I still follow the same mechanism, except today it’s more online, different avenues, less physical in the room and some hotel… But I always make sure when I speak, hopefully here as well, I put information, I try to be honest about it, I try to be authentic about it, and give real answers. Because people want answers; they don’t want stories around and around and around and like “What did I learn here?” So that’s the same attitude today, just different vehicles; now more digital vehicles.
Joe Fairless: What are some digital vehicles that you’ve found to be effective in attracting investors?
Dani Beit-Or: I used to do it, now I kind of slowed down a little bit – a weekly Facebook Live session; I haven’t done it for two months for various reasons. So that’s something I ran with for the past two years, every week, on Friday.
Joe Fairless: What time on Friday?
Dani Beit-Or: I used to do it at 10 AM every Friday.
Joe Fairless: 10 AM California time?
Dani Beit-Or: California time. I actually told myself this week that I need to resume it. I have a podcast in Hebrew. The podcast is rated number one. When you’re search in Hebrew for “investment”, it shows up first, so that brings a lot of traffic in. I do have a database that I keep growing. I tried to do YouTube videos, just to put the message out there. Every time I do a Facebook Live session, I record it and immediately I syndicate it myself to all my other channels. It’s the same session being distributed in multiple channels. In the past two years, primarily, probably 80% are referrals.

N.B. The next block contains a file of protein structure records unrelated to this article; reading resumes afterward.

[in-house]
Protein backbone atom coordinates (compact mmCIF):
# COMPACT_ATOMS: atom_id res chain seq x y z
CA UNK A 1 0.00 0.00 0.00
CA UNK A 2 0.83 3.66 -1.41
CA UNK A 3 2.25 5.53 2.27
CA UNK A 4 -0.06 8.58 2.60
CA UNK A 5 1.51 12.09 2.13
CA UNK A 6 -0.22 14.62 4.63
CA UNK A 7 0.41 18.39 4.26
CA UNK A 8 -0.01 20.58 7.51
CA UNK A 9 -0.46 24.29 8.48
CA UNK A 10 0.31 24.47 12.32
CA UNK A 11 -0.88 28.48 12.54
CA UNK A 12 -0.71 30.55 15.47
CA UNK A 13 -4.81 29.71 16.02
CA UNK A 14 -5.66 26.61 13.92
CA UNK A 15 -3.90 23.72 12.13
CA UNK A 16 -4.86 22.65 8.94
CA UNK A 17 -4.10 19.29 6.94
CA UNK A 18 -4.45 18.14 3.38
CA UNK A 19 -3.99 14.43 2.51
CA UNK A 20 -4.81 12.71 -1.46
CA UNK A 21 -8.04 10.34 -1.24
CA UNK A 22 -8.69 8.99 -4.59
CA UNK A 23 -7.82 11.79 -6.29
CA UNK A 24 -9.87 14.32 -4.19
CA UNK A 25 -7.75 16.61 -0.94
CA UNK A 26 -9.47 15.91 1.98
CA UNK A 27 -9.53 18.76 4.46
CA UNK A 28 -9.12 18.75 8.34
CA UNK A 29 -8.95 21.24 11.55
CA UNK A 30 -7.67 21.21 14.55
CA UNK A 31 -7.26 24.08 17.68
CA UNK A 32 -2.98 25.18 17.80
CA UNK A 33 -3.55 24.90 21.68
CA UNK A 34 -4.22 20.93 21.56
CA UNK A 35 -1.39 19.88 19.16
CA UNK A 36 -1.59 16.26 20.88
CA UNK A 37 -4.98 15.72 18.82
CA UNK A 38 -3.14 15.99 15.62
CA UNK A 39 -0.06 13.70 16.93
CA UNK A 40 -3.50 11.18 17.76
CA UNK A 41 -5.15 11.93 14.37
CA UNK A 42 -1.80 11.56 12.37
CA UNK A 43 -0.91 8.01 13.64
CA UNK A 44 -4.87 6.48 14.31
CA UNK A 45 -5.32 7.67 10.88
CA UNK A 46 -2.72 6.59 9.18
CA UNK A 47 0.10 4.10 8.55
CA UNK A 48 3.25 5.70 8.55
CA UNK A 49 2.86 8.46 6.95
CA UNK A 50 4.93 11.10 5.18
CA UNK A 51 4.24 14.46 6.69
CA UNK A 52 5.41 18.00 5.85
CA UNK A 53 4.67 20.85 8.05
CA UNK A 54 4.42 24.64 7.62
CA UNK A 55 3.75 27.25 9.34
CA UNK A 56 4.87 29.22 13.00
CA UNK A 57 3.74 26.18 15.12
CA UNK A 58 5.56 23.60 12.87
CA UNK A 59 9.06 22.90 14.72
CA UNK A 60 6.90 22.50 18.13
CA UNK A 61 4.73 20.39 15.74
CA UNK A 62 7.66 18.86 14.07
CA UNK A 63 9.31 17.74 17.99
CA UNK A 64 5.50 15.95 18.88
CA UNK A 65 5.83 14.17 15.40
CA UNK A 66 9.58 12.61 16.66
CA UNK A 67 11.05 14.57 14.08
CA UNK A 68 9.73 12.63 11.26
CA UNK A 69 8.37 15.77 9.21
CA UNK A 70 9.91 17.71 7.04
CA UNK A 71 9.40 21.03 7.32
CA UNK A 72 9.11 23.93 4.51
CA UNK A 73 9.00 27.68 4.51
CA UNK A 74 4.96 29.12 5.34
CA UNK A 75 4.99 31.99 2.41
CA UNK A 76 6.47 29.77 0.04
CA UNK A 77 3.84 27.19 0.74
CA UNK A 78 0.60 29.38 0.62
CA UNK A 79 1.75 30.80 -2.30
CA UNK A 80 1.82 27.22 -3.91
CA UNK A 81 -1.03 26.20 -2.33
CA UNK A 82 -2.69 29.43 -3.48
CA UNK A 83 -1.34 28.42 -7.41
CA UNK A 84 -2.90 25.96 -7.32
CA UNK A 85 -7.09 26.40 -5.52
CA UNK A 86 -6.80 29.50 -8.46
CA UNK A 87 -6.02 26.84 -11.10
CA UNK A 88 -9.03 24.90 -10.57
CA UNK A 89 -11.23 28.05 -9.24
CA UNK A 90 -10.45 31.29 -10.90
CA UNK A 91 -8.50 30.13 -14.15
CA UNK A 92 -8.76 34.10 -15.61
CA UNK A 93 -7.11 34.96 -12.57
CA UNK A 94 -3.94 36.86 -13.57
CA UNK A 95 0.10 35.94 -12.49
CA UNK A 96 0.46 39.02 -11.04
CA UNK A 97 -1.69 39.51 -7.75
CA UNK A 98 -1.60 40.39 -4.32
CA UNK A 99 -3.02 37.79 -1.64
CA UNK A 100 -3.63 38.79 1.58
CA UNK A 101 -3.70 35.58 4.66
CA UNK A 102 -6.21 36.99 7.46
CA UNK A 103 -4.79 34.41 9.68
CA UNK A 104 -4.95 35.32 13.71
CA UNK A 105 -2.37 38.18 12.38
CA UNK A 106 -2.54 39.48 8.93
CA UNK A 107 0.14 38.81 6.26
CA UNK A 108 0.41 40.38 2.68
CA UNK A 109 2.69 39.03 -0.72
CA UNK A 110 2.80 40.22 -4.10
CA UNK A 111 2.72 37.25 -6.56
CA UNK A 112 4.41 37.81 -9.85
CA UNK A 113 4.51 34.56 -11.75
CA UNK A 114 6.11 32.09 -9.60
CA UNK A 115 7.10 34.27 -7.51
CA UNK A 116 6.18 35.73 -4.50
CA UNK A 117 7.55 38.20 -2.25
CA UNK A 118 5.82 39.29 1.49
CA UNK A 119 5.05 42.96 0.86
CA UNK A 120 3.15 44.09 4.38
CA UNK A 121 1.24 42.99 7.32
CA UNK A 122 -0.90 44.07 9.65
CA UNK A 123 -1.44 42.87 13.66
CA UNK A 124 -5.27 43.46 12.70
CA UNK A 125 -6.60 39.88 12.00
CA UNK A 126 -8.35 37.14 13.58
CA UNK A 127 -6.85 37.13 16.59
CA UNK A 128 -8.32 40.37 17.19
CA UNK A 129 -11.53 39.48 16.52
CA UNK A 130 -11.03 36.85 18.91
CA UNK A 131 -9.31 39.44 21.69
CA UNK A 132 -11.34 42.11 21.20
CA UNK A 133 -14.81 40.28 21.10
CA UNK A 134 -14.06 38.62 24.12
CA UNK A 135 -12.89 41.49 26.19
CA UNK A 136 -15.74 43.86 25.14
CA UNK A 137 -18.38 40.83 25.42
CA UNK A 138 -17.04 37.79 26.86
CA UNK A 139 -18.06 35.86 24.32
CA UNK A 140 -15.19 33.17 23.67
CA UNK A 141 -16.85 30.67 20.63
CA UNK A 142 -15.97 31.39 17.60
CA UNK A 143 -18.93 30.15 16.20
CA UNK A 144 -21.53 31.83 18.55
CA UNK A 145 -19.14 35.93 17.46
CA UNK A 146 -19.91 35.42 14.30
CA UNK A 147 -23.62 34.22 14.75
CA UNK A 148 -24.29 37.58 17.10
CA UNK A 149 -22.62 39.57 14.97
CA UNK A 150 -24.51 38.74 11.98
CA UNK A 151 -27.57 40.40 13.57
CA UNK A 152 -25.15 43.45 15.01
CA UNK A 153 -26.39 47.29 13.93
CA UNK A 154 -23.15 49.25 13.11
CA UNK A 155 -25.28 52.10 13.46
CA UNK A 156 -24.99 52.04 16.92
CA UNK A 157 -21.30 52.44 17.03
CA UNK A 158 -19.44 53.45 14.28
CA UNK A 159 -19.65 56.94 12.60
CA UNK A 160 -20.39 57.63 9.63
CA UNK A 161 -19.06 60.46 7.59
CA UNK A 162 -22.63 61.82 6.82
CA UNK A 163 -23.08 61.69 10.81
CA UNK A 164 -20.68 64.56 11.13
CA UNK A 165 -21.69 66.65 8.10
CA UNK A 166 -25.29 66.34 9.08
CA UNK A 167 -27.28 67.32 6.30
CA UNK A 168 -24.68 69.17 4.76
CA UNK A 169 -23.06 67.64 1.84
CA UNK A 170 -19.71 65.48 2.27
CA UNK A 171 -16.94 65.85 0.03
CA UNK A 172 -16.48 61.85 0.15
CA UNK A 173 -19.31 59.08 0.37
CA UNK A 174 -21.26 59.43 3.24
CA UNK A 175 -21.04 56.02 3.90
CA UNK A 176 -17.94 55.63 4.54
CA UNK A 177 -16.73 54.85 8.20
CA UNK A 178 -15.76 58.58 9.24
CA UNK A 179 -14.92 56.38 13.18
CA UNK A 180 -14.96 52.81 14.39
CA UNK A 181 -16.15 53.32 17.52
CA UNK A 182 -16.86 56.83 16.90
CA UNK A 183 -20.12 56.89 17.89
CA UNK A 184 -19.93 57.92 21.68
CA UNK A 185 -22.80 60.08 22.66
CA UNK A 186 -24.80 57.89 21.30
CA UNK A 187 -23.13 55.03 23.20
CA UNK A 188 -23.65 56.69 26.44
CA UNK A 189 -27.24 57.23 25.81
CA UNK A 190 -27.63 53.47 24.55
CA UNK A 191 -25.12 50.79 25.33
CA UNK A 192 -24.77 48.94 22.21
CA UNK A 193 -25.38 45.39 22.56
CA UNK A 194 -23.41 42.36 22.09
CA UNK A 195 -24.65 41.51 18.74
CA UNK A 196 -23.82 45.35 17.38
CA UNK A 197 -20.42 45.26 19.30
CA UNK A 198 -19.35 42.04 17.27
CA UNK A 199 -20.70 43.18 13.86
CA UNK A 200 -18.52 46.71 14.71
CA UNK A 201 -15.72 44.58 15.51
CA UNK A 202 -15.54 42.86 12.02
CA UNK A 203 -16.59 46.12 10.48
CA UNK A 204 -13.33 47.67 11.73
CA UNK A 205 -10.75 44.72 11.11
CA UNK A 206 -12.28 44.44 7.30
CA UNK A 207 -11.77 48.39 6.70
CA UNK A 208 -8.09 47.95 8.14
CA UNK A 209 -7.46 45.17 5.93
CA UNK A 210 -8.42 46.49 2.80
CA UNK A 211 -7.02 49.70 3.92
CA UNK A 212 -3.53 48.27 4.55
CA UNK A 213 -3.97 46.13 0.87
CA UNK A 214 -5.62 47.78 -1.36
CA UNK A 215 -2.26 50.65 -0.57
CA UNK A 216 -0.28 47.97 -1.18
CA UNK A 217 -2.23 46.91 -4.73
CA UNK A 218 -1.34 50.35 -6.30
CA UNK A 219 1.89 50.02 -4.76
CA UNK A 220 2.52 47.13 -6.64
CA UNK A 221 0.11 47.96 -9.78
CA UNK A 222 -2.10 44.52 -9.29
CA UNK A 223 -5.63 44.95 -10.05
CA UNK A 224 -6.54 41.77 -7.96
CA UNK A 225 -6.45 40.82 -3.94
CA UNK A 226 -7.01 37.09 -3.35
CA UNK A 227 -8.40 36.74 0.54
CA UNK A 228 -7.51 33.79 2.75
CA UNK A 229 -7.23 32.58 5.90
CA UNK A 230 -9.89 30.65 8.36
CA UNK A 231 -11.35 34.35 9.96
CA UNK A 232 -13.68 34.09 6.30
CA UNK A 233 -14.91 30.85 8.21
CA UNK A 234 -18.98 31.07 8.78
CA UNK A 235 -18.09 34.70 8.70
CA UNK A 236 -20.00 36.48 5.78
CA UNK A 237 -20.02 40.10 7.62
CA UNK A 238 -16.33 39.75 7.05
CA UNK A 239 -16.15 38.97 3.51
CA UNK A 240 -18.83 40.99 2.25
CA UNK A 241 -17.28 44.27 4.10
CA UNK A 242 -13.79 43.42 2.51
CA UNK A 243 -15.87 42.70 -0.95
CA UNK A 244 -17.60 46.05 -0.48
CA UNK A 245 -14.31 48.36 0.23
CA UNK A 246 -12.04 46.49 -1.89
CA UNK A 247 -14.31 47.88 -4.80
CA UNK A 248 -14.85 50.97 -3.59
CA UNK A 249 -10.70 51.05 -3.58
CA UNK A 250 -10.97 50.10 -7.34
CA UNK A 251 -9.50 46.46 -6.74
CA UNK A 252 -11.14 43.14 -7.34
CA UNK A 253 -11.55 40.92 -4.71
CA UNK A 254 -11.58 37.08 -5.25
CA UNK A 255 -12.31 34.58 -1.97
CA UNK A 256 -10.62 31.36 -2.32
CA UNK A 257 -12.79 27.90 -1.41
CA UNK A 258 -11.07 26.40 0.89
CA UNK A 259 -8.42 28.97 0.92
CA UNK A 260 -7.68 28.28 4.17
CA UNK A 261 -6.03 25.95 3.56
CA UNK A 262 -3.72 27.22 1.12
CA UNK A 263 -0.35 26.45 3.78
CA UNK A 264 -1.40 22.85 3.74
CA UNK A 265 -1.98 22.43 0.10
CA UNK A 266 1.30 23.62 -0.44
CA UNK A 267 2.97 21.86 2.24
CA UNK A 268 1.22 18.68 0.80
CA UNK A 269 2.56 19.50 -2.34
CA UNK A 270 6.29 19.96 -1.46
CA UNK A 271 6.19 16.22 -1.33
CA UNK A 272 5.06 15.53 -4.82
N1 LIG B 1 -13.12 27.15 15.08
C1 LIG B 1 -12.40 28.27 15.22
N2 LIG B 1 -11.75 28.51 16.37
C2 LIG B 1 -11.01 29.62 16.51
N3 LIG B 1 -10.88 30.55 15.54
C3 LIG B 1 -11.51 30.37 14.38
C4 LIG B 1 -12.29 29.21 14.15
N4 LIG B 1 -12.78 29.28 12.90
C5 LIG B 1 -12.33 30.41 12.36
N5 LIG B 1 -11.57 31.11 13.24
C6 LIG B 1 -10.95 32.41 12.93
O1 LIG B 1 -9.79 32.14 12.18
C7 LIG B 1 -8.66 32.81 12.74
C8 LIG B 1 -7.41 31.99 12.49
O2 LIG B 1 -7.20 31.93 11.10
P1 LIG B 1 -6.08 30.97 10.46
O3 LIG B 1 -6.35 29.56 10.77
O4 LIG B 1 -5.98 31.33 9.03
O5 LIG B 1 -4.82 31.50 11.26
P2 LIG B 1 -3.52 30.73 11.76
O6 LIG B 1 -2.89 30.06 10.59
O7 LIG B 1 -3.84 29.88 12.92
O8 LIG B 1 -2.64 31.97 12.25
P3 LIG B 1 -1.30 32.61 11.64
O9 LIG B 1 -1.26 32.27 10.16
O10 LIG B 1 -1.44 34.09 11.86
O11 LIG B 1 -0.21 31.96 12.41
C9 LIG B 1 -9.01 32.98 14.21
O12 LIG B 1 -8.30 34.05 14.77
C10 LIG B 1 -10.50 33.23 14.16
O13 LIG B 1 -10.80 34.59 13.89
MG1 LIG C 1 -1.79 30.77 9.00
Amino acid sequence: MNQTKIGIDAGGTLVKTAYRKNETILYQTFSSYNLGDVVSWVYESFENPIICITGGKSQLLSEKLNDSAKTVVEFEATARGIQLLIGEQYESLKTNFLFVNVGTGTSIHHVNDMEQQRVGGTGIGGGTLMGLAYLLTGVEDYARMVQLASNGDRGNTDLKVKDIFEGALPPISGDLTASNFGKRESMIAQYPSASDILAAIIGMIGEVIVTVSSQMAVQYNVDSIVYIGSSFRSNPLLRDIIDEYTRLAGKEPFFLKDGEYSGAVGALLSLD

Joe Fairless: Those tactics are really helpful. I appreciate you talking about that. Taking a step back, what’s your best real estate investing advice ever?
Dani Beit-Or: Right now, I would say ask specific questions and not philosophical questions. A philosophical question for me, and I hear it all the time, “Is this a good time to invest?” That’s for me a philosophical discussion. I don’t know. “Is it a good time to buy this house in Kansas City, or that house in New York, or San Francisco?” That’s specific for me. That for me is something I can tackle. The philosophical people like to speak in philosophical concepts, and that stays on a philosophical level. What is the answer? Who knows..? Try to be more specific. Yes, no rental, yes, flip, this house, that market. Try to be more specific, and then get a specific answer.